RoutingTool also provides free lookup services to help you
identify the institution associated with a particular routing number. Other
routing number verification services are listed in the reference tools section.
Someone who is conducting a number of routing validation searches should
consider the additional capabilities available from paid services or
routing number policy:
to obtain a PDF copy of the ABA
Search for banks via routing number:
Federal Reserve: http://www.fedwiredirectory.frb.org/search.cfm
Thomson Financial Publishing publishes a director of all ABA routing numbers. That
directory can be purchased at http://www.tfp.com/order_US.shtml
RoutingTool.com allows free searching for individual
institutions, although the site requires (free) registration. Batch searching
and check validation can be done at the site for a fee. http://routingtool.com
Federal Reserve discussion of Check 21 legal requirements
and processing methods: http://www.federalreserve.gov/paymentsystem/truncation/faqs.htm
Intuit White Paper on Check 21 requirements and
ThomasNet®, the online access point for Thomas Register and
Thomas Regional data provides directory information on companies, products and
brand names. It can be accessed at http://www.thomasnet.com/index.html
is another online data source that has a wealth of company and executive
information. Much of the Hoovers
data is reserved for subscribers, but there is still substantial free
information available at http://www.hoovers.com/free/tools/bcl
Search a wide range of fraud-related topics and other
resources at the Association of Certified Fraud Examiners web site: http://www.cfenet.com/resources/resources.asp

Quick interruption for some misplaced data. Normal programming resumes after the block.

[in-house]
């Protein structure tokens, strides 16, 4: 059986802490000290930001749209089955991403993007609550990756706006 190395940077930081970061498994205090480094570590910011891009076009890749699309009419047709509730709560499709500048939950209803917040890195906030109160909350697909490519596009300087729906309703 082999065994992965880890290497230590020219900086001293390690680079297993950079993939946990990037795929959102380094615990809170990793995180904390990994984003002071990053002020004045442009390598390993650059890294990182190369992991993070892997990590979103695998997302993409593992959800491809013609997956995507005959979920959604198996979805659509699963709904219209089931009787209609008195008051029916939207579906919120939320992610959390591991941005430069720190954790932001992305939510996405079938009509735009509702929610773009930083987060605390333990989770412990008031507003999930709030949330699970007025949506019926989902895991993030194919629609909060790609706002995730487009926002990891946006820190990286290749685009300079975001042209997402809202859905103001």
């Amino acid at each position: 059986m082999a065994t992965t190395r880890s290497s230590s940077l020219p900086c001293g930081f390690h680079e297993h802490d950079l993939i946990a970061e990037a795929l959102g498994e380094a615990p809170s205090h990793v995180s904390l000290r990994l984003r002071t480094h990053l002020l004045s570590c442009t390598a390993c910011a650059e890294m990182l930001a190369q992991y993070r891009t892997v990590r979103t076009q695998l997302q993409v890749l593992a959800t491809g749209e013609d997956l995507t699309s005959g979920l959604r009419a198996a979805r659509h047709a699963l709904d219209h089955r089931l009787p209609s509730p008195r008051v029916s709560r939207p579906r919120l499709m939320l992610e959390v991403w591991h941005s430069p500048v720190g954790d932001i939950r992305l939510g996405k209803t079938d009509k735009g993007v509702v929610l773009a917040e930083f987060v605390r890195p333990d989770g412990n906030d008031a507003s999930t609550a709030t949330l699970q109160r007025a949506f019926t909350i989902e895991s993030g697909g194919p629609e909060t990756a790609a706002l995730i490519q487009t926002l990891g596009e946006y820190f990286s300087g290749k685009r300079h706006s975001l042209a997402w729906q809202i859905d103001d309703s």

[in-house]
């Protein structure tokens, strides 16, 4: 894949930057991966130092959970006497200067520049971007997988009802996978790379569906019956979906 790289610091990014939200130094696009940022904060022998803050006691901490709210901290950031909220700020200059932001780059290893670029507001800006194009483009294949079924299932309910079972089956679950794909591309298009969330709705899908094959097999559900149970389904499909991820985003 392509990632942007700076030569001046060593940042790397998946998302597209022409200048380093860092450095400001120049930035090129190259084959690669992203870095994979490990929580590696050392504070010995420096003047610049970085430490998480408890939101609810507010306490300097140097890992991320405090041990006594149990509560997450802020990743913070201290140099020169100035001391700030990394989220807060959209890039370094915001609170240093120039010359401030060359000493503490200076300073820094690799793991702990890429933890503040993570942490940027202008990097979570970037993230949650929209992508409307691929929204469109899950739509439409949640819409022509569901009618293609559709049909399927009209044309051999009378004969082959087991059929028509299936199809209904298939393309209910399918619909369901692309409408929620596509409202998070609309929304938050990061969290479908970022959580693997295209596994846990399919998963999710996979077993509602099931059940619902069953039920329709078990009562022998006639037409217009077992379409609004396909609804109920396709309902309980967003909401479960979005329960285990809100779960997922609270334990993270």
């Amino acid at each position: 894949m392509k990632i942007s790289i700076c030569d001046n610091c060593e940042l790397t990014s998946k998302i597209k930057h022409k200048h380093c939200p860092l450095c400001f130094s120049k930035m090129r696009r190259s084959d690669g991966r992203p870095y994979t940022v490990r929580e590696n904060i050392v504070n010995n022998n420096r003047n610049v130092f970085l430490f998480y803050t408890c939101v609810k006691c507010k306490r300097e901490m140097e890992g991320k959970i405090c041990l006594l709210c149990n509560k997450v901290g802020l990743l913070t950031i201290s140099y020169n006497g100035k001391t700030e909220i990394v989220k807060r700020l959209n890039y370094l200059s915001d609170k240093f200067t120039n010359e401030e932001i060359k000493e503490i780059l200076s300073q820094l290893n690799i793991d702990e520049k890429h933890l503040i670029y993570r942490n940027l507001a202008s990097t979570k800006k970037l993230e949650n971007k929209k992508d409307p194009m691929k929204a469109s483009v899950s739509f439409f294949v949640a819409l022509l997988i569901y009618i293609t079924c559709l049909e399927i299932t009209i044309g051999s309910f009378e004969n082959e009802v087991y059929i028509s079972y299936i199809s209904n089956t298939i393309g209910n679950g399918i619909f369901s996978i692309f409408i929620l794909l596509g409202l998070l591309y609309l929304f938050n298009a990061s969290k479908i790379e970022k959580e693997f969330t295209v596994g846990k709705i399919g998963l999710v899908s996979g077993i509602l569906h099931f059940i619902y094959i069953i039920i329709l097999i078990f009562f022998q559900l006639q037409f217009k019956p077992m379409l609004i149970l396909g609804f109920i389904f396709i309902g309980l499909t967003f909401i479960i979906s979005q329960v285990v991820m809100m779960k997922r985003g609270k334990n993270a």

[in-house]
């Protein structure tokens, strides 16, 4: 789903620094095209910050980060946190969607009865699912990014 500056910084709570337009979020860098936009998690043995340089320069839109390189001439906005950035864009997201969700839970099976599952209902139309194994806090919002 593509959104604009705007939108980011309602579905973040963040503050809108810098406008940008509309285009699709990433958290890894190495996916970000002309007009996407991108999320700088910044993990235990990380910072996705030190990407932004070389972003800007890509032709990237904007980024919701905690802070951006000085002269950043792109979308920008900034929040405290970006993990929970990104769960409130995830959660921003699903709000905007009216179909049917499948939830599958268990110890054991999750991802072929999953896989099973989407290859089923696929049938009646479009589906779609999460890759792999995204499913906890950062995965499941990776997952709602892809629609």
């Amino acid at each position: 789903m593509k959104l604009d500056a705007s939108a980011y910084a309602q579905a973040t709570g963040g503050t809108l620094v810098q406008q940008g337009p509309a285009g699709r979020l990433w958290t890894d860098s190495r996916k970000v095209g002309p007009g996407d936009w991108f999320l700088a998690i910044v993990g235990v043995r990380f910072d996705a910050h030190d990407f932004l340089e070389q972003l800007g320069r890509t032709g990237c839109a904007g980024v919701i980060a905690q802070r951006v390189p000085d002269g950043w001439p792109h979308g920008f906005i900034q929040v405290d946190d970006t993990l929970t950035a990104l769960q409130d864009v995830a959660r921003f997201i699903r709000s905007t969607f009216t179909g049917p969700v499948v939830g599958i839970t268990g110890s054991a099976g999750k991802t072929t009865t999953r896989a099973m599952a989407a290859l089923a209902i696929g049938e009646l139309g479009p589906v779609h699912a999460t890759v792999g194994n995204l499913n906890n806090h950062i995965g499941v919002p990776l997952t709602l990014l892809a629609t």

Bill Black has been a CFE since the early 90’s as part of
his independent forensic accounting and litigation support practice. His is a
CPA, with experience working in industry as well as half of the largest
accounting firms (4 of the Big 8, 3 of the Big 6, or 2 of the Final 4) before
starting his independent practice. Black also worked on the research staff of
the Financial Accounting Standards Board back in the 1980’s.
Black’s fraud investigation experience ranges from finding
out what happened to 3,000 vanishing boilers, to unraveling a $600 million Ponzi scheme Forbes called “Arbitraging Dogfood”, to more mundane matters like
embezzlement, uncovering insolvency, and proving or rebutting business damages.
He has not kept an exact count during more than 25 years as an accountant, but
he has seen fronts and backs of many hundreds of thousands of checks during his
You can find out more about Black’s credentials at http://billblackcpa.com .
 “The 2004 Federal Reserve Payments Study: Analysis of
Noncash Payments Trends in the United States 2000 – 2003”, Federal Reserve
System, Updated December 15, 2004.
 Joseph T. Wells, “Sherlock Holmes, CPA, Part 1”,
Journal of Accountancy, August 2003.
Published by American Institute of Certified Public Accountants. © 2003 Joseph
T. Wells. http://www.cfenet.com/resources/articles/ViewArticle.asp?ArticleID=29
numbers along the bottom edge of the check include bank account information and